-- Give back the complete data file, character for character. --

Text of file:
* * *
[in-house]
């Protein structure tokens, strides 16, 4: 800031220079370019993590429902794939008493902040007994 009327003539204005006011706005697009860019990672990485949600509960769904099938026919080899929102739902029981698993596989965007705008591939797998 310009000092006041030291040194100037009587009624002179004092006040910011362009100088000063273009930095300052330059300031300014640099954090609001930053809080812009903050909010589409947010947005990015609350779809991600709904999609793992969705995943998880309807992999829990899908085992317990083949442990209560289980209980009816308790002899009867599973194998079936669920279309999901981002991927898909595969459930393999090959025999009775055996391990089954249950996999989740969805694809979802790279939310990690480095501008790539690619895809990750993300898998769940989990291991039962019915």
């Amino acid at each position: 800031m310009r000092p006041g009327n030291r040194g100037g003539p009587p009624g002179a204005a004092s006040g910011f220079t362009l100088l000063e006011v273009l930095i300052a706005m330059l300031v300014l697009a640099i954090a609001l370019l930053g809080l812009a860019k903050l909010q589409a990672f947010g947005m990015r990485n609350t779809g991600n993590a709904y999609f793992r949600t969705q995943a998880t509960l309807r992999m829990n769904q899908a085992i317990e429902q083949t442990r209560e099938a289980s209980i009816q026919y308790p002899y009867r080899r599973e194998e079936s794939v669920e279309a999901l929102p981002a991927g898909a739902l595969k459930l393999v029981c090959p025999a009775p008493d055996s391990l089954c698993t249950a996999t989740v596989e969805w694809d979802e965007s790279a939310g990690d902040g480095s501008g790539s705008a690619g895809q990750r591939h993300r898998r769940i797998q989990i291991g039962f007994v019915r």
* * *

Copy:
[in-house]
């Protein structure tokens, strides 16, 4: 800031220079370019993590429902794939008493902040007994 009327003539204005006011706005697009860019990672990485949600509960769904099938026919080899929102739902029981698993596989965007705008591939797998 310009000092006041030291040194100037009587009624002179004092006040910011362009100088000063273009930095300052330059300031300014640099954090609001930053809080812009903050909010589409947010947005990015609350779809991600709904999609793992969705995943998880309807992999829990899908085992317990083949442990209560289980209980009816308790002899009867599973194998079936669920279309999901981002991927898909595969459930393999090959025999009775055996391990089954249950996999989740969805694809979802790279939310990690480095501008790539690619895809990750993300898998769940989990291991039962019915």
């Amino acid at each position: 800031m310009r000092p006041g009327n030291r040194g100037g003539p009587p009624g002179a204005a004092s006040g910011f220079t362009l100088l000063e006011v273009l930095i300052a706005m330059l300031v300014l697009a640099i954090a609001l370019l930053g809080l812009a860019k903050l909010q589409a990672f947010g947005m990015r990485n609350t779809g991600n993590a709904y999609f793992r949600t969705q995943a998880t509960l309807r992999m829990n769904q899908a085992i317990e429902q083949t442990r209560e099938a289980s209980i009816q026919y308790p002899y009867r080899r599973e194998e079936s794939v669920e279309a999901l929102p981002a991927g898909a739902l595969k459930l393999v029981c090959p025999a009775p008493d055996s391990l089954c698993t249950a996999t989740v596989e969805w694809d979802e965007s790279a939310g990690d902040g480095s501008g790539s705008a690619g895809q990750r591939h993300r898998r769940i797998q989990i291991g039962f007994v019915r």